Centuries before Europeans arrived, large parts of North America had cities of thousands of people living in finely built houses, palaces, temples and wide public plazas. There were road systems connecting cities across hundreds of miles. There were kings and councils, architects and astronomers and great artists.
About 1200 years ago, the Mississippian society began and took root with a shared religion which focused on 3 tiers of life. Above, on earth and below.
Mounds were built for religious, ceremonial, burial, and elite residential purposes. These mound builders were organized; hundreds or even thousands of workers had to dig up tons of earth with the hand tools available, the soil had to be moved long distances, and finally, workers had to create the shape the builder had planned.
Often religious and art objects were buried with the dead:
Recently, while reading on the subject, I discovered that there is such a mound in Scarborough not far from where I grew up. I had to explore it.
Here are views of the mound and from the mound framed by an Iroquois prayer which is on a stone tablet erected in 1961 at the top of the hill.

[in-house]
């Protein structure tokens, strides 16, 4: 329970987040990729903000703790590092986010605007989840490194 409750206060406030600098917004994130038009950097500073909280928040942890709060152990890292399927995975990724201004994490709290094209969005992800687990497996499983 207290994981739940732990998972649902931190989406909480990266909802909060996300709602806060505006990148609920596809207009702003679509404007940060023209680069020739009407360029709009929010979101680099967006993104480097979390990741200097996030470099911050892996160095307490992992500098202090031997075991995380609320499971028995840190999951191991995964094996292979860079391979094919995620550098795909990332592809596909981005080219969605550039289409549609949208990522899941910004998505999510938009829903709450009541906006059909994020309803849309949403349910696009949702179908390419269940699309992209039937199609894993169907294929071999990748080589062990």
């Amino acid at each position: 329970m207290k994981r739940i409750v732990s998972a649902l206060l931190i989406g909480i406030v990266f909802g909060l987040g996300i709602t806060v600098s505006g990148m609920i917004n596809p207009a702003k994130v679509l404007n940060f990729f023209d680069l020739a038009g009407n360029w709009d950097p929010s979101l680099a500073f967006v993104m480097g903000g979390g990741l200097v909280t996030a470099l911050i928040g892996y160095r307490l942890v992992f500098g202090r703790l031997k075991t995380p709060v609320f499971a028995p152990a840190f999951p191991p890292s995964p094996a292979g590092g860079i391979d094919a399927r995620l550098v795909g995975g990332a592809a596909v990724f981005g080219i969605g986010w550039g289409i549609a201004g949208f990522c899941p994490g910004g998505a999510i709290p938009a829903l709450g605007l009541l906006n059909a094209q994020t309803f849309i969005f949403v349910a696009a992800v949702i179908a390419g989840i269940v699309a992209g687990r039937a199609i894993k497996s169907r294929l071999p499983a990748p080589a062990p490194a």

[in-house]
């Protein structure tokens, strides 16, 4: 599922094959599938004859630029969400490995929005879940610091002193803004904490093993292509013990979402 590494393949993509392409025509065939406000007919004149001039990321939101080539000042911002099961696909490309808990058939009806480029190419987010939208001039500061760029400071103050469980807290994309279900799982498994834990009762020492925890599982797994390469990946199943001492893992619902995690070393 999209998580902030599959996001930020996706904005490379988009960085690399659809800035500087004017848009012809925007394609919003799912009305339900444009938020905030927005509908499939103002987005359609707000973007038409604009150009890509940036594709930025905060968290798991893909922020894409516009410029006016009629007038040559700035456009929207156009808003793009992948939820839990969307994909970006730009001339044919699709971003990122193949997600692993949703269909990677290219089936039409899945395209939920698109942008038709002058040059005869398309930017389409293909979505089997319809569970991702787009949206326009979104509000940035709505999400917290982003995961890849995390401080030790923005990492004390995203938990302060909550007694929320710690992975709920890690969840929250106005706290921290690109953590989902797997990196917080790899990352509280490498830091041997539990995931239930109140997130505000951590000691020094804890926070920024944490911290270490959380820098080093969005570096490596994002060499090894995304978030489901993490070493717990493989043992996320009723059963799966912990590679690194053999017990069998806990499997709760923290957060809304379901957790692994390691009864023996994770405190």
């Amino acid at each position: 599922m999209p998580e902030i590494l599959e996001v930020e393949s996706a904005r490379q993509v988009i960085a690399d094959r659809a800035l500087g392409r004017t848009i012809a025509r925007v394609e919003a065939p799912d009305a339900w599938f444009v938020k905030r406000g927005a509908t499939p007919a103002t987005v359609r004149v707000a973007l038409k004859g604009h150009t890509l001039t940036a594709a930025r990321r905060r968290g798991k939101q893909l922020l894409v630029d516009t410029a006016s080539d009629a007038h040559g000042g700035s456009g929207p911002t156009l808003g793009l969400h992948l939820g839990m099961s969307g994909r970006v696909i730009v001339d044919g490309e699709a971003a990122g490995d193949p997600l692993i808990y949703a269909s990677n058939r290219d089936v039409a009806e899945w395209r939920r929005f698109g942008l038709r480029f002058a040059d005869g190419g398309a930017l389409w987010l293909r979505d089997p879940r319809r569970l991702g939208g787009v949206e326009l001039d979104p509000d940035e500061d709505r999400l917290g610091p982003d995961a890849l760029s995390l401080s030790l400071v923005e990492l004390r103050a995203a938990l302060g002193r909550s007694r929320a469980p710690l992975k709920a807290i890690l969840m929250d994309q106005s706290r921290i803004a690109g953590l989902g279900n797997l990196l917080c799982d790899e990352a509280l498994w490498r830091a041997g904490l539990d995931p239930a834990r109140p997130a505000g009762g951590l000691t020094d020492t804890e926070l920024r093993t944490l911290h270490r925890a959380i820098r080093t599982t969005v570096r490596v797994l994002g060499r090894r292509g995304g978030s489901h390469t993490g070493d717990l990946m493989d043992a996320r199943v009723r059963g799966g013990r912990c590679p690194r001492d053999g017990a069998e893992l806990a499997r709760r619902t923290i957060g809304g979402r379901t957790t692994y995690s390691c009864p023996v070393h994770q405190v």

Oh Great Spirit, whose voice I hear in the winds and whose breath gives life to all the world, hear me.
I am a man before You, one of Your many children.
I am small and weak, I need Your strength and wisdom.
Let me walk in beauty and let my eyes ever behold the red and purple sunsets.
Make my hands respects the things You have made, my ears sharp to hear Your voice.
Make me wise so that I may know the things You have taught my people, the lessons You have hidden in every leaf and rock.
I seek strength, O Creator, not to be superior to my brothers, but be able to fight my greatest enemy, myself.
Make me ever ready to come to You with clean hands and straight eye, so that when life fades as the setting sunset, my spirit may come to You without shame.